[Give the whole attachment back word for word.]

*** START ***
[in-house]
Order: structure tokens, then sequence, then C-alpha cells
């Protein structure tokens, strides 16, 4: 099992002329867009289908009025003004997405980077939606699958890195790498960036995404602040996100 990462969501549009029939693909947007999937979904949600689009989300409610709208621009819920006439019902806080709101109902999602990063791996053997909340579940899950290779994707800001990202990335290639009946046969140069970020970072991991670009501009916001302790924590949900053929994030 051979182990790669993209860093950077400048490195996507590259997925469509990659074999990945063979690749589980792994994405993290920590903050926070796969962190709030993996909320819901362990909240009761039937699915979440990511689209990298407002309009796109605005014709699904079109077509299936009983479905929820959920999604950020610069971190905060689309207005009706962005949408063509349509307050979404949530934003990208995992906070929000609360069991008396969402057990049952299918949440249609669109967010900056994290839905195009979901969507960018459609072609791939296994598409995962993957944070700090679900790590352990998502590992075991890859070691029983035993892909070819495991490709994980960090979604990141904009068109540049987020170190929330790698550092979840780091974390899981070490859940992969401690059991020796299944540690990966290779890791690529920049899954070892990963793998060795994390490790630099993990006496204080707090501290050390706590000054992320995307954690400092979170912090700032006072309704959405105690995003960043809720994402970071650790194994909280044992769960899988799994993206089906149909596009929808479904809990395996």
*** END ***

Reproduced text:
[in-house]
Order: structure tokens, then sequence, then C-alpha cells
């Protein structure tokens, strides 16, 4: 099992002329867009289908009025003004997405980077939606699958890195790498960036995404602040996100 990462969501549009029939693909947007999937979904949600689009989300409610709208621009819920006439019902806080709101109902999602990063791996053997909340579940899950290779994707800001990202990335290639009946046969140069970020970072991991670009501009916001302790924590949900053929994030 051979182990790669993209860093950077400048490195996507590259997925469509990659074999990945063979690749589980792994994405993290920590903050926070796969962190709030993996909320819901362990909240009761039937699915979440990511689209990298407002309009796109605005014709699904079109077509299936009983479905929820959920999604950020610069971190905060689309207005009706962005949408063509349509307050979404949530934003990208995992906070929000609360069991008396969402057990049952299918949440249609669109967010900056994290839905195009979901969507960018459609072609791939296994598409995962993957944070700090679900790590352990998502590992075991890859070691029983035993892909070819495991490709994980960090979604990141904009068109540049987020170190929330790698550092979840780091974390899981070490859940992969401690059991020796299944540690990966290779890791690529920049899954070892990963793998060795994390490790630099993990006496204080707090501290050390706590000054992320995307954690400092979170912090700032006072309704959405105690995003960043809720994402970071650790194994909280044992769960899988799994993206089906149909596009929808479904809990395996």